Vladimir Konstantinov has the kind of mug that inspires
nicknames. To Detroit Red Wings fans, who focus on the
defenseman's low brow, flattened nose and facial scars, he is
the Vladinator. This character is celebrated inside Joe Louis
Arena with a video that shows Konstantinov terminating players
and then appearing in dark shades, saying, "Hasta la vista,
baby!" in his thick Russian accent. To his teammates, who have
watched him develop into one of the NHL's top defensemen,
Konstantinov is simply George. His high cheekbones and goofy
smile, they say, are similar to those of the children's-book
monkey Curious George. "This name, CAR-rhee-ush George," the
30-year-old Konstantinov says slowly, "I don't know if I like so
In that case he can choose from several other monikers. During
his seven seasons with the Soviet Central Red Army team (1984-85
to 1990-91), Konstantinov, who's missing most of his front
teeth, picked up the name Grandpa. "He looks like he is 55 years
old," says Detroit center Igor Larionov, a former Red Army
Around the NHL, however, the nicknames aren't quite as cuddly.
In six seasons with the Red Wings, Konstantinov has become one
of the most feared and loathed players in the game. He's known
for leaving his feet to crush an opponent, hitting after the
whistle, aiming for knees with his checks and, most of all,
using his stick to perform on-ice surgery. That specialty has
earned Konstantinov the label Vladi the Impaler. "If Vladi's
mother were standing in the crease, he'd cross-check her," says
Detroit forward Joey Kocur. "There aren't many people like him,
and if there were, we'd all be in a constant state of war."
Adds Red Wings forward Brendan Shanahan, "When I played against
him in St. Louis, I thought he was a borderline dirty player.
Now that I play with him, I know he's a borderline dirty
player." This is what Konstantinov's teammates say about him.
June 8, 1997
Colorado Avalanche coach Marc Crawford, who watched Konstantinov
irritate, bully and shut down many of his forwards during the
Western Conference finals, which Detroit won in six games,
whined that Konstantinov commits "a penalty every shift he's on
the ice." Three days before the start of the Stanley Cup finals,
perhaps haunted by memories of what Konstantinov had done to the
Philadelphia Flyers' Eric Lindros during the two regular-season
Detroit-Philly meetings (Lindros had no goals and one assist but
picked up 12 penalty minutes in a loss and a tie), Flyers coach
Terry Murray said Konstantinov is "one of the dirtiest
defensemen in the league." Outside the CoreStates Center in
Philadelphia last Saturday night, after the Red Wings had
thumped the Flyers 4-2 in Game 1 of the Cup finals, fans were
calling him "that f------ Commie."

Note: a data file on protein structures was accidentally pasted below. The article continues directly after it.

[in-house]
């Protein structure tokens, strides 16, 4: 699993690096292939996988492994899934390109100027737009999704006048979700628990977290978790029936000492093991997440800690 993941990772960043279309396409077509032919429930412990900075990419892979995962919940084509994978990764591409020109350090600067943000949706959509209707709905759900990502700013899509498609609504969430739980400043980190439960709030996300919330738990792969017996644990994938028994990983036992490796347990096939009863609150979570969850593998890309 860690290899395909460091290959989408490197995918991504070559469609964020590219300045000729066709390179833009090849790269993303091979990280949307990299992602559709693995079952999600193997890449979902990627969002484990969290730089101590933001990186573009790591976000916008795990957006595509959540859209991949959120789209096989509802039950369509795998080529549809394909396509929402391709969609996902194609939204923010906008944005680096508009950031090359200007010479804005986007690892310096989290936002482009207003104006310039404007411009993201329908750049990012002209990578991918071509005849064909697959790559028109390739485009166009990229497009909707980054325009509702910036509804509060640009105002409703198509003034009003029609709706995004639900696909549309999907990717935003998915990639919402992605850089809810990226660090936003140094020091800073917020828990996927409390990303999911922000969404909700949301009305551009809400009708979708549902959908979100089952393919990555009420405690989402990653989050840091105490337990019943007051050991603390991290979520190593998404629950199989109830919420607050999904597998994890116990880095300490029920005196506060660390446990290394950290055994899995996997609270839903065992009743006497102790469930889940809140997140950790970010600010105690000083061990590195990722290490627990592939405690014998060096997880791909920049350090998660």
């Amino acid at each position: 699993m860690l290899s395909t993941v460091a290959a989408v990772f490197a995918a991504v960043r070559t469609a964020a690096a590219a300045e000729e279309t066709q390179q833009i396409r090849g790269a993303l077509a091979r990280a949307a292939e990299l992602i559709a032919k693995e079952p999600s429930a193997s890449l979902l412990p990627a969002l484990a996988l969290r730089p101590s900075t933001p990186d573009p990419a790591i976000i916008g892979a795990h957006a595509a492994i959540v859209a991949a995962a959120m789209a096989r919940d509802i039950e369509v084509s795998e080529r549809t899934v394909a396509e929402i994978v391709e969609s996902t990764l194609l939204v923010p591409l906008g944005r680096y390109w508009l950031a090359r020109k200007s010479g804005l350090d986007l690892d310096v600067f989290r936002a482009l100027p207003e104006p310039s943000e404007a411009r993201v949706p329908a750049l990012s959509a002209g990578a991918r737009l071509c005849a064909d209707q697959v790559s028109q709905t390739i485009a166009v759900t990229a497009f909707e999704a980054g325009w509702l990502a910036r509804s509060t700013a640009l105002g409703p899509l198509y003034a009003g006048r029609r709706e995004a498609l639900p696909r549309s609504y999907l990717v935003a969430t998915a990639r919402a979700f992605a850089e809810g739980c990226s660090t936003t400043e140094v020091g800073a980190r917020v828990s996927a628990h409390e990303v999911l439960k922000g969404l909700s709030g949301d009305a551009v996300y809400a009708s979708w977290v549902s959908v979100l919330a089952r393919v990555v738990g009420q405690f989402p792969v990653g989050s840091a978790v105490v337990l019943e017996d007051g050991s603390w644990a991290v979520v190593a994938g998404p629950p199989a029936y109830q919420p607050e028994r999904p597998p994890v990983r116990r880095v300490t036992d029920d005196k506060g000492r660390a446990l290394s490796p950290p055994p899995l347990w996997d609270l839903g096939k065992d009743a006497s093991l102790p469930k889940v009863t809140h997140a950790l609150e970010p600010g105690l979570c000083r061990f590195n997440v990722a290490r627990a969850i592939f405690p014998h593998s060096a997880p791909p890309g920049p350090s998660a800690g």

It's a hallmark of all hard-nosed players that their teammates
love them and their opponents hate their guts. "I don't mind
what people call me," says Konstantinov. "They say I'm mean. I'm
dirty. I'm the bad boy. And I like this. I get recognition from
Detroit fans and my teammates for making big open-ice checks. So
other people can say what they want. I don't care. It means they
think of me instead of thinking of the game. That means I win."
Indeed, during Game 1 Lindros and the rest of the Flyers looked
out of sync trying to keep one eye on Konstantinov, who at six
feet and 190 pounds is small for such a physical player, and the
other eye on the task at hand. If Konstantinov and the rest of
the speedy Wings continue to stand up to Philadelphia's big
bodies throughout the series, Detroit could end its 42-year Cup
drought. For perhaps the first time since the days of Bobby Orr,
the finals may turn on the play of a defenseman. Konstantinov is
ready. "The elbows, the sticks--everything is sharpened," he
said last Friday.
On Saturday night nothing was as sharp as Konstantinov's skates.
As most European players are taught to do from an early age,
Konstantinov and Detroit's four other Russian players were often
circling on the ice. Konstantinov is always swooping and
spinning, like a predator looking for prey. That's when another
feature of his unique puss comes into focus, seemingly the only
one that has yet to inspire a nickname. As he circles, he also
squints, his green eyes in constant motion, darting from one
target to the next. The way he orbits opponents while giving
them that cold, amoral stare, Konstantinov doesn't look like a
Vladinator, a George, a Grandpa or an Impaler. He looks like a
shark on frozen water. A Red Shark.
"If Vladi sees that the crest on the sweater is not a Red Wing,
something inside him just lights up," says Detroit assistant
coach Dave Lewis. "North American players differentiate between
players and stars. Vladi just sees the crest, and he makes it a
war. If you're 235 pounds, like Eric Lindros, he'll hit you. If
you're the smallest guy on the team, he'll hit you. If he thinks
he can get away with something, he'll do it. He loves the fact
that other teams hate him."
Of all his skills, Konstantinov's greatest asset to the Red
Wings is his knack for pestering an opponent's top player like a
bothersome little brother. "Vladi can tell when he gets under
your skin," says Detroit forward Darren McCarty. "And when he
does, he's going to burrow."
Before facing Lindros and Co., Konstantinov helped hold
Avalanche star center Peter Forsberg to one point in five games